variations and it is nearly equal to that of diesel at higher loads. This is because of better mixing and
atomization of fuel at higher injection pressures. An increase in Brake thermal efficiency of 1.28% is
obtained at higher loads when compared to base line diesel operation due to the advancement in
injection timing. At low loads the UBHC is high and it reduces at high load conditions. Pressure
variation does not have any effect on NOx and CO emissions but higher pressure causes higher value
of smoke density.
Finally it can be concluded that CNG - JOME dual fuel mode could be used as alternative fuel for
operating CI engine at compression ratio of 20:1, higher injector operating pressure of 220 bar and
advanced injection timing of 31ºbTDC for optimum engine performance and lower emissions.

REFERENCES
[1]. Agarawal.A.K. & Das.L.M. “Biodiesel development and characterization for use as a fuel in
compression ignition engines”, pp. 440-447, Transactions of ASME, Vol.123, April 2001.
[2]. Avinash kumar Agarwal and Deepak Agarwal (2007) “Performance and emission characteristics of
Jatropha oil (preheated and blends) in a direct injection compression ignition engine”Elsevier –Applied
Thermal Engineering 2314-2323.
[3]. G.H. Abd Alla, H.A. Soliman, O.A. Badr, M.F. Abd Rabbo,“effect of pilot fuel quantity on the
performance of a dual fuel engine” pp269-277,Energy Conversion and Management, Vol 43, 2002.
[4]. Karim G.A.(1983) “The dual fuel engine of compression ignition type –prospects, problems and
solutions –A review” SAE Paper NO 831073, P3569.
[5]. Karim G.A. An Examination of some Measures for Improving the Performance Gas fuelled diesel
engines at light load SAE Paper No912366,1991, p966.
[6]. Lakshminarayanarao G. and K.Rajagopal(2007) “Combustion Analysis of Diesel engine Fueled with
jatropha oil methyl esters – Diesel blends ”Int Journal of Green Energy 2007.
[7]. Liu.Z and Karim.G.A. ”The Ignition delay period in dual fuel engines.”SAE Paper No 950466, 1995,
p356.
[8]. Nwafor O.M.I “ Effect of Advanced Injection Timing on the performance of natural gas in Diesel
Engine” Sadhana,Vol 25,part 1,2000,p11..Nwafor O.M.I,” Emission characteristics of Diesel engine
operating on Rapeseed methyl ester”,Rewnewable Energy,vol.29,pp.119-129,2004.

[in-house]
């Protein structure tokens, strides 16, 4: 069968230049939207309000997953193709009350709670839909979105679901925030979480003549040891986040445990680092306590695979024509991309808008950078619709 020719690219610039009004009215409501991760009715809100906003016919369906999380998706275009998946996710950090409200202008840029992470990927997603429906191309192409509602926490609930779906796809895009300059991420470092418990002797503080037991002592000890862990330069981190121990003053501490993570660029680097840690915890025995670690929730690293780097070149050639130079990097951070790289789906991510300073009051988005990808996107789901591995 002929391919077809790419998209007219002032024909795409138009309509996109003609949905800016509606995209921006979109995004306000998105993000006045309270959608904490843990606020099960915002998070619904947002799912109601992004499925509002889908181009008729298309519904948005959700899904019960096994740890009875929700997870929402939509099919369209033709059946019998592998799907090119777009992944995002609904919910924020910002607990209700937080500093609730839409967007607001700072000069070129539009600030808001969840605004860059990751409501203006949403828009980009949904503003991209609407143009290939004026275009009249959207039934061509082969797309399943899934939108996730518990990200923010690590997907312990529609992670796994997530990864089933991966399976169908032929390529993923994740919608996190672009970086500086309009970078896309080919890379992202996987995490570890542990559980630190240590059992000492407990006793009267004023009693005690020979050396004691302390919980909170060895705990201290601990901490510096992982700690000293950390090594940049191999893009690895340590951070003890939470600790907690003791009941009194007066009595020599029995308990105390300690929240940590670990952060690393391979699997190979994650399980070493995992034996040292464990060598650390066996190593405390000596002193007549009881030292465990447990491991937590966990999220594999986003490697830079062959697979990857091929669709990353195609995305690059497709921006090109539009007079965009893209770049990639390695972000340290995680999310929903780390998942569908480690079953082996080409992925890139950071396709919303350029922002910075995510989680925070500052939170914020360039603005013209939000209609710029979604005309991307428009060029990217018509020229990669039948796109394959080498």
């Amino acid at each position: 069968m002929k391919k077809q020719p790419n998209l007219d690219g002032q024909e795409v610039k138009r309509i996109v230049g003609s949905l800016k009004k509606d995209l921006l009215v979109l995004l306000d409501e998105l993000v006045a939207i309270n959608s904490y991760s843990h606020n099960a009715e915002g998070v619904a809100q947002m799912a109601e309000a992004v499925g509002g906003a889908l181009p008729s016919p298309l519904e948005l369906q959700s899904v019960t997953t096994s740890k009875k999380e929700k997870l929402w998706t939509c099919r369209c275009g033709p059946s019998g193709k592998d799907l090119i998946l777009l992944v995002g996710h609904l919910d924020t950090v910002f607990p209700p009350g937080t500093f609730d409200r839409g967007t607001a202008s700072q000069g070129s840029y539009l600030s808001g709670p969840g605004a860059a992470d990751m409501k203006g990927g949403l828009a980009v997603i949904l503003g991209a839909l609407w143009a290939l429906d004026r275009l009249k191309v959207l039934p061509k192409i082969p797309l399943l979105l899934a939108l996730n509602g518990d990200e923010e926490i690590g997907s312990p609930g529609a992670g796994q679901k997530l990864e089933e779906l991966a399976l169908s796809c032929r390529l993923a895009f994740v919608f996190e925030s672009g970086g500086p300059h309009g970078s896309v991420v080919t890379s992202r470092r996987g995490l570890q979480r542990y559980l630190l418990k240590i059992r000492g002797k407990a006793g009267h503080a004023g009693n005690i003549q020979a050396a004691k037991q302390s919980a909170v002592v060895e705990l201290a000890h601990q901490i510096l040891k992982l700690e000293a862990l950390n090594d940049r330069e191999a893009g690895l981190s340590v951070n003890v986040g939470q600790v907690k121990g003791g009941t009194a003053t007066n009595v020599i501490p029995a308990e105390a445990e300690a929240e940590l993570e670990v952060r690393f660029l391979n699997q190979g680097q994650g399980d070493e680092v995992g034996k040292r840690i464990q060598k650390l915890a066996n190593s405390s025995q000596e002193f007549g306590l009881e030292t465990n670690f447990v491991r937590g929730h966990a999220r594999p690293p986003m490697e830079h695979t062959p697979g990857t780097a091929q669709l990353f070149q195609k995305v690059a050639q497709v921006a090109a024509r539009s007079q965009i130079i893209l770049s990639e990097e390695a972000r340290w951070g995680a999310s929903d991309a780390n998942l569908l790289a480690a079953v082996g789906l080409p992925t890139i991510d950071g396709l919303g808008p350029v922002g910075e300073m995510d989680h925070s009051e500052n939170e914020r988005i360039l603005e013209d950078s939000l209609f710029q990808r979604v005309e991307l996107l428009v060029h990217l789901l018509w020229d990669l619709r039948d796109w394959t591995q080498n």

[9]. Papagiannakis R.G. and Houtalas D.T. “Combustion and exhaust emission characteristics of dual fuel
compression ignition engine operated with pilot diesel fuel and natural gas.” Energy and management
45, 2004, P2971
[10]. Sahoo P.K. and L.M.Das “(2009) Combustion analysis of jatropha, Karanja and Polanga based
biodiesel as fuel in a diesel engine”Elsevier-Fuel 994-999.
[11]. Experimental investigation of performance and emission characteristics of oxygenated compounds in a
DI diesel engine using split injection method “Indian Journal of Engineering and Material Science
P.No 251-255 Vol17 (4) Aug 2010.

33

Vol. 6, Issue 1, pp. 21-34

International Journal of Advances in Engineering & Technology, Mar. 2013.
©IJAET
ISSN: 2231-1963

AUTHOR PROFILE:
M. Venkatesan received the Ph. D Award from the International University of
Contemporary Studies, Washington DC in 2009, Masters in Thermal Engineering
(2001) and Bachelor Degree in Mechanical Engineering (1997) from University of
Madras. He is currently working as Assistant Professor in Mekelle University –
Ethiopia and he has also served as Vice Principal (Academics) in PMR Engineering
College, Chennai, TamilNadu, India. He has more than 14+ years of experience in
Teaching, Research and Administration at National and International Levels. His fields
of interests are various, viz., Alternative fuels, Heat Transfer, Aeronautics, Design, and
Supply chain Management. He has more than 10 publications to his credit both in
National and International Journals and conferences and has authored 5 books on
Engineering viz., Engineering Mechanics, Aero Engineering Thermodynamics, Fluid
Mechanics and Fluid Machinery, Engineering Graphics and Workshop Practice as per
Anna University Chennai regulation. He has dedicated his whole soul and life to
research and education and he has been serving as Editorial Board Member, Advisory
Board Member and Editor-in-Chief for International Journals.

34

Vol. 6, Issue 1, pp. 21-34